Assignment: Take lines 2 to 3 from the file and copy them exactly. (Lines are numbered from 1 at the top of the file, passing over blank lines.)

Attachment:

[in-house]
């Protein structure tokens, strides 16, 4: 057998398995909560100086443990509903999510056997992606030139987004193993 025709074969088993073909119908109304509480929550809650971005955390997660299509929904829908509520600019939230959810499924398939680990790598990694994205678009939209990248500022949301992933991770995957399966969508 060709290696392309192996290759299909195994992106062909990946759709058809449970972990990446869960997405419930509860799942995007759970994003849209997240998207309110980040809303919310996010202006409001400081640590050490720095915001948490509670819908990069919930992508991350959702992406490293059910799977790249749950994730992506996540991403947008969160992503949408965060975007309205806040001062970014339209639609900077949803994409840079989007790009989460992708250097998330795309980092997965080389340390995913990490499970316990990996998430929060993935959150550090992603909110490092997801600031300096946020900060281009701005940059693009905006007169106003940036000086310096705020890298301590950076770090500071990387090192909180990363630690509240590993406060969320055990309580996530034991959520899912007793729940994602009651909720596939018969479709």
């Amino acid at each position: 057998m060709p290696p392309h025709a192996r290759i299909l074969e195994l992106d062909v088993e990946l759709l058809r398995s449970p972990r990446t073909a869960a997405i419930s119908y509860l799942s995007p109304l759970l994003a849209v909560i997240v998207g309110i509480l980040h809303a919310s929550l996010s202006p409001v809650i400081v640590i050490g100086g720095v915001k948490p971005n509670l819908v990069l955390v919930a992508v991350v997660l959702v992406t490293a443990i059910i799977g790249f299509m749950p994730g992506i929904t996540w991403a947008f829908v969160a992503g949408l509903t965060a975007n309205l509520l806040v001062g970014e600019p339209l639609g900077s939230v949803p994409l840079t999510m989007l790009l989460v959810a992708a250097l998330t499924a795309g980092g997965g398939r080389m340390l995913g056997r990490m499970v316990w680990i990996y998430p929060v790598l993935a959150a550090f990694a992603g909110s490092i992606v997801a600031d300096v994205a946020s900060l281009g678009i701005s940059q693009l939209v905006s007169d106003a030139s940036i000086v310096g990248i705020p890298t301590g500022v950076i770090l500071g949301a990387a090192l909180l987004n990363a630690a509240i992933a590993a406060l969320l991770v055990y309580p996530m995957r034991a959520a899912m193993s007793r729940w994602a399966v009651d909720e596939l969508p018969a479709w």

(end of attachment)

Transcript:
């Protein structure tokens, strides 16, 4: 057998398995909560100086443990509903999510056997992606030139987004193993 025709074969088993073909119908109304509480929550809650971005955390997660299509929904829908509520600019939230959810499924398939680990790598990694994205678009939209990248500022949301992933991770995957399966969508 060709290696392309192996290759299909195994992106062909990946759709058809449970972990990446869960997405419930509860799942995007759970994003849209997240998207309110980040809303919310996010202006409001400081640590050490720095915001948490509670819908990069919930992508991350959702992406490293059910799977790249749950994730992506996540991403947008969160992503949408965060975007309205806040001062970014339209639609900077949803994409840079989007790009989460992708250097998330795309980092997965080389340390995913990490499970316990990996998430929060993935959150550090992603909110490092997801600031300096946020900060281009701005940059693009905006007169106003940036000086310096705020890298301590950076770090500071990387090192909180990363630690509240590993406060969320055990309580996530034991959520899912007793729940994602009651909720596939018969479709």
């Amino acid at each position: 057998m060709p290696p392309h025709a192996r290759i299909l074969e195994l992106d062909v088993e990946l759709l058809r398995s449970p972990r990446t073909a869960a997405i419930s119908y509860l799942s995007p109304l759970l994003a849209v909560i997240v998207g309110i509480l980040h809303a919310s929550l996010s202006p409001v809650i400081v640590i050490g100086g720095v915001k948490p971005n509670l819908v990069l955390v919930a992508v991350v997660l959702v992406t490293a443990i059910i799977g790249f299509m749950p994730g992506i929904t996540w991403a947008f829908v969160a992503g949408l509903t965060a975007n309205l509520l806040v001062g970014e600019p339209l639609g900077s939230v949803p994409l840079t999510m989007l790009l989460v959810a992708a250097l998330t499924a795309g980092g997965g398939r080389m340390l995913g056997r990490m499970v316990w680990i990996y998430p929060v790598l993935a959150a550090f990694a992603g909110s490092i992606v997801a600031d300096v994205a946020s900060l281009g678009i701005s940059q693009l939209v905006s007169d106003a030139s940036i000086v310096g990248i705020p890298t301590g500022v950076i770090l500071g949301a990387a090192l909180l987004n990363a630690a509240i992933a590993a406060l969320l991770v055990y309580p996530m995957r034991a959520a899912m193993s007793r729940w994602a399966v009651d909720e596939l969508p018969a479709w």